Of course, since the Devils lost, people are going to spit fire about the second goal against and claim that Brodeur's done and/or that Hedberg should play. The latter point is arguable; but today's game really didn't present any evidence for it. Since I'm expecting heat from the second goal against, let me devote some details to it. I don't believe he had a chance on the rebound be it from Darche or Cole. No, he did not have bad rebound control on Darche's shot. Darche fired a one-timer in the slot. Since it hit Brodeur in the pad, he's not really in a position to control where the puck goes. It was a hard shot, it was a point-blank save, and so the puck is going to go wherever it does. It doesn't matter if it's Brodeur, Moose, or Tim Thomas; goaltenders aren't going to be in control of those situations. It's why their main job is to stop the shot and it's why the defense's job is to clean up any loose pucks afterward. If you want to point a finger at someone, point it at Fayne. His "clearance" went right to Kaberle and you can even hear Chico groan as it happens in the highlight video. Moreover, he didn't have his stick on the ice nor make an attempt at the puck after the save despite being in the area. That allowed Darche/Cole to do what they did. While Fayne had a bad shift then, he wasn't like that all game long. But since he's not a goaltender or old or Kovalchuk, he's probably not going to get the blame for the GA.

Power? Play?: I didn't think the Devils power play units had such a bad afternoon. On the one hand, they only got four shots on net across three opportunities. Given that the Devils were losing during each of them, that's not good. On the other hand, the Devils did a good job keeping the puck in and trying to set up shots. Since the Devils have had problems in allowing shots and goals against during a man advantage, that's good. We can say they drew a penalty shot, so they weren't useless. Plus, Montreal has been great at killing penalties. Yet, the Devils' power play had chances to get something going and ultimately didn't. That's a bit of a disappointment.

Rookies on the Blueline: Adam Larsson had his regular Horrible Giveaway in the second period and from then on was mostly OK. He finished positive in Corsi with a +4, which is rather impressive given his most common opponents included Pacioretty (6 SOG, +5 in Corsi) and P.K. Subban (4 SOG, -2 in Corsi), who both combined for 10 of Montreal's 24 shots on net today. Yet, the pairing of Larsson and Bryce Salvador didn't make very confident in them at times. Salvador is just slow in general, much less to respond to Larsson needing help; and Larsson nearly made some poor decisions with the puck. Since they were a net positive, my complaints may not as valid as I originally thought them to be.

There were two other rookies on the blueline: Alexander Urbom and Matt Taormina. They were as expected, for lack of a better term. There were a few shifts where they looked comfortable and joined up on the attack at times. There were a few shifts where each looked out of pace, like they just got called up from the AHL to play in a NHL game. I'm not surprised because, well, they were just called up from the AHL. Overall, they were fine. Peter DeBoer limited them to about 14 minutes at even strength, gave each a little time on special teams, and kept them away from being matched-up against a Montreal line for too long. I wonder if DeBoer will keep them together in future games, but that's contingent on the status of Anton Volchenkov's hand.

The Power Line: DeBoer re-untied Zubrus with Patrik Elias and Petr Sykora. While they didn't score any points, they did the most damage in terms of possession. They creamed the unit of Tomas Plekanec, Michael Cammalleri, and Andrei Kostitsyn at even strength; as Sykora and Elias had several attempts on net. They were more consistent than the Adam Henrique line today. Parise and Kovalchuk were up and down and Henrique really didn't get much going. It was noticed by DeBoer as he replaced Henrique with Elias for a few shifts in the third period. Given that the Elias line did so well at evens, I wonder whether they should be kept together. Eventually, all of that possession should turn into points.

Faced Off and Broken: The Devils definitely got rocked at draws at the dot today. The team went 23-for-56 and only Zubrus finished above 50% in faceoff percentage. I doubt it really affected the turnout of this game, as the Devils did so well in terms of possession. It would have been nice if they did better, I guess.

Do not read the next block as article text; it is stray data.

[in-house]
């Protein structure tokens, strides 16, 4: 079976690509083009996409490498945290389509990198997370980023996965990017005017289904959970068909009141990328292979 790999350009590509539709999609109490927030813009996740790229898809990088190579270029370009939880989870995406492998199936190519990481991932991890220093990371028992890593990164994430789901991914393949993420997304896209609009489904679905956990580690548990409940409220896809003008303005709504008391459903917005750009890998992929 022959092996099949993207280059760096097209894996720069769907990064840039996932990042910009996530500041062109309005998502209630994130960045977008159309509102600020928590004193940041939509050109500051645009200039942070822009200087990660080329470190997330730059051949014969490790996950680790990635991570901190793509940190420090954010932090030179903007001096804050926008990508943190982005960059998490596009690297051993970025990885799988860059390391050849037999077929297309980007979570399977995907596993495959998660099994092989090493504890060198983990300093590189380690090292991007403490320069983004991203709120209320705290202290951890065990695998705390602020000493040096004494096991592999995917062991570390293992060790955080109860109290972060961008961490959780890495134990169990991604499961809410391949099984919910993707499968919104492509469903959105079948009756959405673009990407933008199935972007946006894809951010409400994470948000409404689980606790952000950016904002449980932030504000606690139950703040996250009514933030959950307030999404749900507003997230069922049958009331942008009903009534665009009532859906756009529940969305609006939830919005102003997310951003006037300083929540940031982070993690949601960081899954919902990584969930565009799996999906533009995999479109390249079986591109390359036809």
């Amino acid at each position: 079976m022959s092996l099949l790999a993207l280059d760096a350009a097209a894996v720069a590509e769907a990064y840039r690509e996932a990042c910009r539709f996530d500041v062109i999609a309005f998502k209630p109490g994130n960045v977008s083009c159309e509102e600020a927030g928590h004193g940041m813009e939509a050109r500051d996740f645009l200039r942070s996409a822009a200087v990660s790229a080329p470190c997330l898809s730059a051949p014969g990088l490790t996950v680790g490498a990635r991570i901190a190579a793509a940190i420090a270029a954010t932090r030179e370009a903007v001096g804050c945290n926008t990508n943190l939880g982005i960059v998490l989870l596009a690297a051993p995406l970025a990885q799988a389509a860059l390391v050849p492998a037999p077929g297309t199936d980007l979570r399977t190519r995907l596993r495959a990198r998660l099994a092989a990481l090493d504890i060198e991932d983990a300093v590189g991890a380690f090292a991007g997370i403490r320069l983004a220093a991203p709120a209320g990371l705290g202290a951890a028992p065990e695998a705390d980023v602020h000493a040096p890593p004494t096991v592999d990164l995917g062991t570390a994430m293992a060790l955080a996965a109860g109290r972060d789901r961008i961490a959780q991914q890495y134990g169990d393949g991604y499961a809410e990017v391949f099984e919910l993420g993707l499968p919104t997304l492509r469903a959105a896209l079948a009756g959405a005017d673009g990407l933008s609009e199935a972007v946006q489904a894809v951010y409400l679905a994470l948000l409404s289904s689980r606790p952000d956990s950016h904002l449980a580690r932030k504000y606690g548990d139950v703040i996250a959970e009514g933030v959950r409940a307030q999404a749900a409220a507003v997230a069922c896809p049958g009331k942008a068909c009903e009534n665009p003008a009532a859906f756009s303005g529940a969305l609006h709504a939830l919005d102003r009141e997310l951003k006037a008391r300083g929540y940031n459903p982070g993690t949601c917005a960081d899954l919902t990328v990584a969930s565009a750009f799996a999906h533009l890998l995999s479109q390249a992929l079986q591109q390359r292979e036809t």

Before You Get A Statue: Montreal fans were livid when their team acquired Tomas Kaberle and his awful contract. I'm sure some Habs fans are eating some humble pie since Kaberle picked up two assists today. Kaberle wasn't bad per se, and the production is a nice early return. Yet, he was a -1 in Corsi going against the Elias line (expected) and the Ryan Carter line (not so expected). He only played 11:10 at even strength, he only got one weak shot on net in the first period, and got blocked twice. Again, Kaberle was OK, but I wouldn't start anointing him as the Guy Who Saved the Montreal Power Play or anything else just yet. Of course, Montreal being Montreal, this may fall on a few deaf ears.

Noise: There was a considerably large contingent of Montreal fans here. And why not, what with a chance to visit NYC on the weekend, check out a game, and get back by Monday. They were present and loud. That shouldn't surprise anyone. You'd be pretty raucous too if you were on a bus for however many hours with likeminded fans who support the team. Casuals usually don't travel like that; the hardcore fanatics do - and they're not going to just sit on their hands when they get there. Did it have an effect on the game? Not really, since Montreal came quite close to blowing their two goal lead late in the game. Not to mention their bad home record. Still, they had reason to cheer and so they did. Like it or lump it, because it's only going to happen once next season.

Poor Clarkson: Parise battled through defenders and set him up for what could have been an easy goal early on. He either whiffed on it or got robbed by Carey Price. Clarkson wasn't an anchor today, but he only had the two shots on net and just finished above zero in possession. If there was ever a "what could have been" moment outside of Parise's penalty shot, that early chance was it.

Hey, What About #9 and #17?: Both Parise and Kovalchuk had four shots on net apiece. Both saw a lot of Gorges and Subban at even strength and so they didn't generate too much in terms of shooting attempts against Price today. I don't think Parise made a bad move on Price on the penalty shot; and I felt Kovalchuk was fine for the most part today. The only major fault between the two was Parise going too aggressive and missing coverage in the neutral zone on a penalty kill, which opened up the space for Pacioretty to get in the high slot and score. Yet, I don't think it's fair to define his day by that, the penalty shot, Clarkson whiffing on his pass, or any other single event. Given that both players just had six-game point streaks snapped today, I'm not terribly concerned about either.

Those conclude my thoughts on today's game. What are yours? What did you like from the Devils performance? What would you like to see more of in their upcoming game on Monday? Please leave your answers and other thoughts on today's game in the comments. Thanks for everyone who followed along and read in the gamethread; everyone who followed @InLouWeTrust during the game; and thank you for reading.